Kazakhstan chairs UNSC open debate on Middle East, reaffirms commitment to two-state solution

ASTANA – As President of the United Nations Security Council (UNSC) for the month of January, Kazakhstan chaired Jan. 25 the quarterly UNSC open debate focusing on the Middle East, the Israeli-Palestinian conflict.

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The debate was the first meeting focusing on that conflict since the December 2017 vote on a resolution on Jerusalem’s status.

Special Coordinator for the Middle East Peace Process Nickolay Mladenov briefed participants via video teleconference on the situation in the Middle East, focusing on Iraq, Syria, Yemen and the Israeli-Palestinian conflict.

“Twenty-five years after the Oslo Accords, we are at a critical point in the peace process… The uncertainty and volatility of the current environment is hardening positions and sharpening the rhetoric on all sides, a situation that plays directly into the hands of extremists and increases the risk of another conflict,” said Mladenov regarding the Israeli-Palestinian situation.

The issue, especially the status of Jerusalem, was subject to particular attention. Council members urged the leaders of the two states to follow the principles of international agreements regarding the inalienable right of Palestinians to statehood and Israel’s right to security.

Council members called for the resumption of bilateral negotiations without preconditions. The goal of the talks, according to the UNSC, should be the restoration and facilitation of the peace process in accordance with Security Council resolutions, the Madrid Principles, the land-for-peace formula, the road map and the Arab Peace Initiative.

Kazakh Permanent Representative to the UN Kairat Umarov stressed Kazakhstan’s continued commitment to the two-state solution and the need to implement the provisions of UN Security Council Resolution 2334 that demands Israel cease all settlement activities in the Palestinian territories. Both sides were also called upon to avoid unilateral actions that could delay the achievement of an early and fair resolution of the conflict.

Umarov cited Kazakh President Nursultan Nazarbayev’s Jan. 18 appeal during a high-level UNSC debate to resolve all international issues through confidence-building measures. That, according to Nazarbayev, is one of the main conditions for achieving lasting peace and security, including in the Middle East.

Council members stated both sides should refrain from provocative actions and rhetoric and take the necessary steps to resume direct negotiations and fulfil their commitments. Delegations noted the need to agree on principles to advance peace and to establish a system of negotiations toward the two-state solution.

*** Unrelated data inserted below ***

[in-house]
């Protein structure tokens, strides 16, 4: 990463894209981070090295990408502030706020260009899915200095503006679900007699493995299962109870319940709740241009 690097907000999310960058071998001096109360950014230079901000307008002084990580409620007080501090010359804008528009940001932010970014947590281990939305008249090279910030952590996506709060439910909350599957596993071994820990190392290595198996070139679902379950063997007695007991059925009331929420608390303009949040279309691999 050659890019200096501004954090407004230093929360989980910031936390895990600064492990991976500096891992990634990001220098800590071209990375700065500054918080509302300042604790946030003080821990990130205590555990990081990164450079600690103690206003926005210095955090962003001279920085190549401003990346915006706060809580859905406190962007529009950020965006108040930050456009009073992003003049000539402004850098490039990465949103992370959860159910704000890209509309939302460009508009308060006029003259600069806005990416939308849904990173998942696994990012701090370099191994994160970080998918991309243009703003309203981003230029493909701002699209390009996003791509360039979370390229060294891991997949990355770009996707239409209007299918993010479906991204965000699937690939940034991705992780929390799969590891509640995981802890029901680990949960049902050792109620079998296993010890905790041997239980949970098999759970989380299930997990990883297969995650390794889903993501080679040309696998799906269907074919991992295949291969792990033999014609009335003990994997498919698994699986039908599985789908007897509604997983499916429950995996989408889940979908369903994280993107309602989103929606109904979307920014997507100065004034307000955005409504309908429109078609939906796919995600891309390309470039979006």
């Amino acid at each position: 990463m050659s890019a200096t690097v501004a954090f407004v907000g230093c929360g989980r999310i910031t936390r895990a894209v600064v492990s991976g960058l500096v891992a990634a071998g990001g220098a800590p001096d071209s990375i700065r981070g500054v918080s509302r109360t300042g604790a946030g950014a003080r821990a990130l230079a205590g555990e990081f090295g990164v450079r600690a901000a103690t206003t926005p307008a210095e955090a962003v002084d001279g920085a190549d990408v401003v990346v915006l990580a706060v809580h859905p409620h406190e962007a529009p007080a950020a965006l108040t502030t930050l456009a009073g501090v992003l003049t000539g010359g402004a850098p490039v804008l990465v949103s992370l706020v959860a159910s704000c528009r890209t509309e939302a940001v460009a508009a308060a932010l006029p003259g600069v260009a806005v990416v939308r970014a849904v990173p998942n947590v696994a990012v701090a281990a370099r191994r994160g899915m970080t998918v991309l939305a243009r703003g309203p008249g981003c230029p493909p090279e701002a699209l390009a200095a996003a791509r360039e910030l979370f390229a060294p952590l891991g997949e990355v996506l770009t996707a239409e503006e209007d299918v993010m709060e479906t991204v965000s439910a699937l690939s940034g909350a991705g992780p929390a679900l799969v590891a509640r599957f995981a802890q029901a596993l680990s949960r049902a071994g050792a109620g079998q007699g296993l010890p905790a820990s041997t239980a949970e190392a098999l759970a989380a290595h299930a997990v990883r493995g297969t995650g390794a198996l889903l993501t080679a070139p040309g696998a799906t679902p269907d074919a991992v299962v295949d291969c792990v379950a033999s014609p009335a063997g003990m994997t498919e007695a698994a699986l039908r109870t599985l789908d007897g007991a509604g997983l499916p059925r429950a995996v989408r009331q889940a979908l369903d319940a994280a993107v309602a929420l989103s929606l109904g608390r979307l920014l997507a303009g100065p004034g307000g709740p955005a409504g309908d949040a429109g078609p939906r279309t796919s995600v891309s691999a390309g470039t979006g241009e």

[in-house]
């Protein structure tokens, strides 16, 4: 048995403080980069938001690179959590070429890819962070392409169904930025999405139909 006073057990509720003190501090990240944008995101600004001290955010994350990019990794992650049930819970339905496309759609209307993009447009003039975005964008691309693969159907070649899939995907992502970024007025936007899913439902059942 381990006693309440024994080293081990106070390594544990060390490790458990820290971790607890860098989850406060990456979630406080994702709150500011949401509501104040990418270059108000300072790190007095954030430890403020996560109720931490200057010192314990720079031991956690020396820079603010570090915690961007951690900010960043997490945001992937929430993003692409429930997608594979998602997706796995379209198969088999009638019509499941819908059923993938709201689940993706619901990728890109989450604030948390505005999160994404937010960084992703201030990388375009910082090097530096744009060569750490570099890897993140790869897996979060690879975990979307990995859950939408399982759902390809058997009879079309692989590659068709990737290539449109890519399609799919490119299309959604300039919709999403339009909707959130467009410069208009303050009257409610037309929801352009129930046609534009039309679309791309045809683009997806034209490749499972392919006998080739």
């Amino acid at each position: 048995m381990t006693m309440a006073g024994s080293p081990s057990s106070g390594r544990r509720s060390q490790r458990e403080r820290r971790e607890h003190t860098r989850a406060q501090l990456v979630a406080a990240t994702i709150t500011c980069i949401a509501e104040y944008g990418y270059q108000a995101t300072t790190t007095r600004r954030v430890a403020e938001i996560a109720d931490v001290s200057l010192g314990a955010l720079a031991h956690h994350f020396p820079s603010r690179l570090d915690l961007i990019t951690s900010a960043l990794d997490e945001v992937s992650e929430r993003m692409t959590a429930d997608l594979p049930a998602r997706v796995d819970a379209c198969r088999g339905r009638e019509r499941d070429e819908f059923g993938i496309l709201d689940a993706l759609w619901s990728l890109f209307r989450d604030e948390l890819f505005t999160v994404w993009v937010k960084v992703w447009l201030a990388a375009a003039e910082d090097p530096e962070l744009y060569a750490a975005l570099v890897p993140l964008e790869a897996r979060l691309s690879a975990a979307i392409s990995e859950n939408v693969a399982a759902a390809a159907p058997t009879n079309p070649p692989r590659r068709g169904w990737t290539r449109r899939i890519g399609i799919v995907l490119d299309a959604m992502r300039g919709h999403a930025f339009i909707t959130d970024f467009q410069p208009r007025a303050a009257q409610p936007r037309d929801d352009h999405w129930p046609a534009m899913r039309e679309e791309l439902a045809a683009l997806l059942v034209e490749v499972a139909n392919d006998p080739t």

Most of the states that took part in the debate, which was more than 50 representatives of member states and regional organisations, expressed concerns over the reduction in U.S. financial assistance to the UN Relief and Works Agency for Palestine Refugees in the Near East (UNRWA) announced by the Trump Administration Jan. 16. The aid covers 50 percent of the needs of Palestinian refugees in the Middle East. This step, according to many debate participants, will worsen the already tough situation for refugees and lead them to radicalisation.

In a broader context of the Middle East debate, the Kazakh delegation noted its commitment to Iraq’s sovereignty and integrity, the importance of promoting a comprehensive political dialogue between various groups in Iraq, as well as between Kurdish Erbil and Baghdad.

Regarding the situation in Yemen, the Kazakh delegation stressed there is no alternative to a political solution to the conflict and said the parties should facilitate the delivery of humanitarian aid.

Astana also welcomed the news about the date for parliamentary elections in Lebanon, which should contribute to the stability and political consolidation of that country.

The Kazakh delegation also called on the people of Libya to follow the path of dialogue and confidence-building measures to create an effective government of national unity.

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